The Definitive 3-Day Gut Reset Diet

Integrative Medicine Doctor By Amy Shah, M.D.
Integrative Medicine Doctor
Dr. Amy Shah is a double board certified MD with training from Cornell, Columbia and Harvard Universities. She was named one of mindbodygreen's Top 100 Women In Wellness to Watch in 2015 and has been a guest on many national and local media shows.

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In my practice, I try to blend the best of ancient medicine practices with modern medical wisdom. This three-day gut cleanse utilizes modern science and Ayurveda. In both Ayurveda and modern medicine, we're learning just how much gut health is the crux of our general physical and mental health. This quick, easy cleanse will make you feel better in your belly, body, and brain.

1. Before you begin, do an intermittent fast.

Just like you, your gut needs a period of rest and rejuvenation to function optimally. Giving your gut a break can reduce inflammation, shed water weight, and reduce bloating. Studies are coming out all the time supporting the benefits of intermittent fasting, which gives the body a break for a set number of hours so that your gut can repair, reset, and rest. The night before you start your cleanse, I want you to plan to fast for 12 to 16 hours. This is easier than it sounds—a 12-hour fast simply means ending your consumption at 7 in the evening and not eating breakfast the next day until 7 a.m.

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2. Start your morning with water.

Drinking water, especially warm water on an empty stomach, is one of the best things you can do for digestion. Warm water takes less energy to digest and stimulates digestion while detoxing the system and aiding digested food through the digestive tract. Start your day with at least one full class of room-temperature water before you consume any food.

3. Have a sugar-free breakfast.

Fruit sugars are OK (berries are best), but make sure they're accompanied by plenty of fiber and fat, so you don't have a blood sugar crash. Try this green smoothie recipe or this sweet potato hash. Buckwheat overnight oats are a great choice, as is a quinoa breakfast bowl.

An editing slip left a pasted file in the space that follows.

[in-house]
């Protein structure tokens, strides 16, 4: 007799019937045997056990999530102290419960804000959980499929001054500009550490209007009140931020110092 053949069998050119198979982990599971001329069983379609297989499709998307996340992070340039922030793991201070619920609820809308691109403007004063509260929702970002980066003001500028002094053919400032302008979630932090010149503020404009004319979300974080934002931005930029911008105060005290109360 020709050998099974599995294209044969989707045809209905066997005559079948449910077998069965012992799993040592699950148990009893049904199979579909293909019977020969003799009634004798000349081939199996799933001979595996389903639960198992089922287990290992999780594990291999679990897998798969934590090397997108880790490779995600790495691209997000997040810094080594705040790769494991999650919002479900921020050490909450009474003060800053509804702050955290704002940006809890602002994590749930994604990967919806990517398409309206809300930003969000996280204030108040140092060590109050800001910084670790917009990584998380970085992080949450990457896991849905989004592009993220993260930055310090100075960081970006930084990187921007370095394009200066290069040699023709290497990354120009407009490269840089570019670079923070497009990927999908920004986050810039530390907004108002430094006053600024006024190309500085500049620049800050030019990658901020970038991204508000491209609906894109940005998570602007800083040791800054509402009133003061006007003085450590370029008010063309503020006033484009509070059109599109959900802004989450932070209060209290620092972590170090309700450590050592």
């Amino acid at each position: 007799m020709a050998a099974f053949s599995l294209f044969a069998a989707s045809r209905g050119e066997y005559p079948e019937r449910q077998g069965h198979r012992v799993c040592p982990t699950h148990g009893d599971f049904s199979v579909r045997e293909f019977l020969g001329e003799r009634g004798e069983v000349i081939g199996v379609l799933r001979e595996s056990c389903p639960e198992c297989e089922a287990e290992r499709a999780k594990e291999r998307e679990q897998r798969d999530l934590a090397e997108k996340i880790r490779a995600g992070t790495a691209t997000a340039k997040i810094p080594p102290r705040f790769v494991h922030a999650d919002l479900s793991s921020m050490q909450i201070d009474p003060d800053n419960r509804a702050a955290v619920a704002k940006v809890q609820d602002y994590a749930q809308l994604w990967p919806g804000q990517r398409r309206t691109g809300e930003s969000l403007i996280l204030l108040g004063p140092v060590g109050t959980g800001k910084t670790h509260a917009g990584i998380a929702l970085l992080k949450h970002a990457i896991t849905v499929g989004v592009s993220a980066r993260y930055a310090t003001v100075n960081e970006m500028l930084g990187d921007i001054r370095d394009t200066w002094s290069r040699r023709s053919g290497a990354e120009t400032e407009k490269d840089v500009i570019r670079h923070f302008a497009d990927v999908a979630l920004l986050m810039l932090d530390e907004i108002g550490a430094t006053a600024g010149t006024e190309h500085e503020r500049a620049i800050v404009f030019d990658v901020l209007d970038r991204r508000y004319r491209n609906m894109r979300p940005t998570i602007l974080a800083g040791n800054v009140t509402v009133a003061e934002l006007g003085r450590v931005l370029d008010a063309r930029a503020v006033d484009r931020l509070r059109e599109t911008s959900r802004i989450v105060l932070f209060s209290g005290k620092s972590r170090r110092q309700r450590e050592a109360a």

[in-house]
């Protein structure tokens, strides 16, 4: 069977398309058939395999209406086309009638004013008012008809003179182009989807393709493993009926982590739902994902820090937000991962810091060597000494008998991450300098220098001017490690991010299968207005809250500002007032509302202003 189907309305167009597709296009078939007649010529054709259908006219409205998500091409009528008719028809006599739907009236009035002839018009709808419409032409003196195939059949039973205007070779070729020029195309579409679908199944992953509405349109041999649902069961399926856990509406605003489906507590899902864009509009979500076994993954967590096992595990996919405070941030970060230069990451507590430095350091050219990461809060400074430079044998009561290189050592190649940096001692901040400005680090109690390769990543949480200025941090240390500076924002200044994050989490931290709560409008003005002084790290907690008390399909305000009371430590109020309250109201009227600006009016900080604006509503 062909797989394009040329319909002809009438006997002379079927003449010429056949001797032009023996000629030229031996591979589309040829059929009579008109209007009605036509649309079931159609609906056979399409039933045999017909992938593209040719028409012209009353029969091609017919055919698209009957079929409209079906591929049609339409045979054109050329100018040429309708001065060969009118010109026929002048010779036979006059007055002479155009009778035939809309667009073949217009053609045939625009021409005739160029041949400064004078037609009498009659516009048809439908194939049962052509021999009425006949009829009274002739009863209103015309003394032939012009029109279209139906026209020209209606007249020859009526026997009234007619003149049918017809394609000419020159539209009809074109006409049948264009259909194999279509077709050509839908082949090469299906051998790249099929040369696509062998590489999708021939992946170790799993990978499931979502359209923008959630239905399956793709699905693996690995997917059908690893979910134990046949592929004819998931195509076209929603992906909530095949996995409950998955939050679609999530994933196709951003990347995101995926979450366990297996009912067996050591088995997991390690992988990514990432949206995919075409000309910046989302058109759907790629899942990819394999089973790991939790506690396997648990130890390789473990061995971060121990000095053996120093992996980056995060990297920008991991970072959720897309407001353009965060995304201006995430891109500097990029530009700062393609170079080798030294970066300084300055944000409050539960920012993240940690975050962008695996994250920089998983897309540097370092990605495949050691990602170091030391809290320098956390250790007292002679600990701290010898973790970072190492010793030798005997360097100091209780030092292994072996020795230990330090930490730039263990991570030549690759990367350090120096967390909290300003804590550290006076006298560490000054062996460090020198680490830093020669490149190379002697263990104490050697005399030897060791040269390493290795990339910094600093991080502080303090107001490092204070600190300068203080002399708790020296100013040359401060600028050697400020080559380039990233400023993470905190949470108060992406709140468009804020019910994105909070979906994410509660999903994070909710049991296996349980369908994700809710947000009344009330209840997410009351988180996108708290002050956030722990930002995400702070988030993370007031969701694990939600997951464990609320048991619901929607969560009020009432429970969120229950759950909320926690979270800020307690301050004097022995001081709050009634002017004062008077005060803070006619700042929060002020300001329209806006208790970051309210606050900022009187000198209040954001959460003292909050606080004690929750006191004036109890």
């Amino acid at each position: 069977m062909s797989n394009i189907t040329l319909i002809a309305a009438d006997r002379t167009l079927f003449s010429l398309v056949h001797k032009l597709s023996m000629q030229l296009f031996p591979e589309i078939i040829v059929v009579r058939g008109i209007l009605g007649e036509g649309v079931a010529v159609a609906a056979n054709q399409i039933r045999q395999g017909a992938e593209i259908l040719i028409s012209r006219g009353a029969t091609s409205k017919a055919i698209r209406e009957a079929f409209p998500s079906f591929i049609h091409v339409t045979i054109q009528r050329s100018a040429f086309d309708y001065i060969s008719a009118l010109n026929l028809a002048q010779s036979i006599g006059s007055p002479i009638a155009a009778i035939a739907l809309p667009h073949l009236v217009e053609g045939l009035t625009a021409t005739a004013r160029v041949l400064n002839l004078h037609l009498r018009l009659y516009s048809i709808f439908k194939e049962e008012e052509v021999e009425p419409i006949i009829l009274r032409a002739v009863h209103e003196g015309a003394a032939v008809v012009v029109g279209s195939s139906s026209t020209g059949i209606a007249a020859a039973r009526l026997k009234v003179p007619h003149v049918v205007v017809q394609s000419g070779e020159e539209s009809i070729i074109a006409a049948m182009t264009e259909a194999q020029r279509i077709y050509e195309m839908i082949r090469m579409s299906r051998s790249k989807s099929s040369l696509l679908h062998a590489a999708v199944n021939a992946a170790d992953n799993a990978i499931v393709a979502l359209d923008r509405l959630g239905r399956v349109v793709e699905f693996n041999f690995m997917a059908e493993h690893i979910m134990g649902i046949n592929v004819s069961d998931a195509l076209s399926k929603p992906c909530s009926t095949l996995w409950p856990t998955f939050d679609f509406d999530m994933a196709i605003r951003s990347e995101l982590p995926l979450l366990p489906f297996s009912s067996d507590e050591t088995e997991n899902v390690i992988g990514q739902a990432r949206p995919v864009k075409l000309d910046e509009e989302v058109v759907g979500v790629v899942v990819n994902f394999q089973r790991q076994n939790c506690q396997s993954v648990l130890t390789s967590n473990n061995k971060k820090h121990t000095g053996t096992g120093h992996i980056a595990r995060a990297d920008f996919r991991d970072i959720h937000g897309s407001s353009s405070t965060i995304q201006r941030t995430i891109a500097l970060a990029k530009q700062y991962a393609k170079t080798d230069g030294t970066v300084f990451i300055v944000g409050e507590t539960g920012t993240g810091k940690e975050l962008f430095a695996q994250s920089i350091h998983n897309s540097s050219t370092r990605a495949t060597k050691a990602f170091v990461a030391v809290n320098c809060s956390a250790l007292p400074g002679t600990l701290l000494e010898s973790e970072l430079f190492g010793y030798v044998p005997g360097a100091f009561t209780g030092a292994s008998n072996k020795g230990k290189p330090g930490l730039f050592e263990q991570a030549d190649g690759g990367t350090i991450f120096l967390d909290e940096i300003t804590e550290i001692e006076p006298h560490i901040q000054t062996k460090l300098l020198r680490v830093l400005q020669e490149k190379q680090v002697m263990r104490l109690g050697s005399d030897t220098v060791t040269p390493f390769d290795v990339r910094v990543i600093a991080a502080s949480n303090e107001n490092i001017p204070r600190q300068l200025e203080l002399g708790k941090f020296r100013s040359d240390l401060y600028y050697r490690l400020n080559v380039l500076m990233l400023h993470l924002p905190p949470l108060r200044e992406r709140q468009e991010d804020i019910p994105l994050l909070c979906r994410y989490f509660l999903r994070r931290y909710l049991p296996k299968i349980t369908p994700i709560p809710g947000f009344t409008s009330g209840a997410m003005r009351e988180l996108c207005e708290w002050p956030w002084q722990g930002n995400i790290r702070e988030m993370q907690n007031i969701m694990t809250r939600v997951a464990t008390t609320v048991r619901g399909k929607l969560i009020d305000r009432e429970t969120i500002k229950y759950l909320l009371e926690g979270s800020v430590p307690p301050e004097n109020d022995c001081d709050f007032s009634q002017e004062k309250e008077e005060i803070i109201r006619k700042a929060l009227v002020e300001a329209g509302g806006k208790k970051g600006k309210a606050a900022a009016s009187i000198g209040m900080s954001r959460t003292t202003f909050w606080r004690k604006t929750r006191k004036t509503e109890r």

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4. Midmorning, have a cup of chai.

Boil 1 cup of water, then add in 1 heaping tablespoon loose chai tea. To this, add additional gut-boosting spices: ½ teaspoon each of cinnamon, cardamom, ginger. You can also add nutmeg or clove. Strain tea and add a splash of almond or coconut milk for creaminess if you'd like. Enjoy!

5. Have a broth-based meal with probiotics for lunch.


Reset your gut, beat bloating, and help reduce waist circumference.*

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Not only is broth mentally soothing, but it aids in the production of gastric juices and strength of intestinal lining, soothes the gut, and aids liver and kidney function. Choose bone broth from high-quality animals or a vegetable broth, and add some vegetables to it for a filling, gut-friendly meal. Adding 1 tablespoon of kimchee, sauerkraut, or some pickles to your meals is an easy way to work gut-friendly bacteria into your lifestyle. Try adding in a high-quality probiotic, add 1 teaspoon or less (it packs a punch!) of miso in your soup, or sip on Kombucha, nondairy kefir, or kvass with your meal.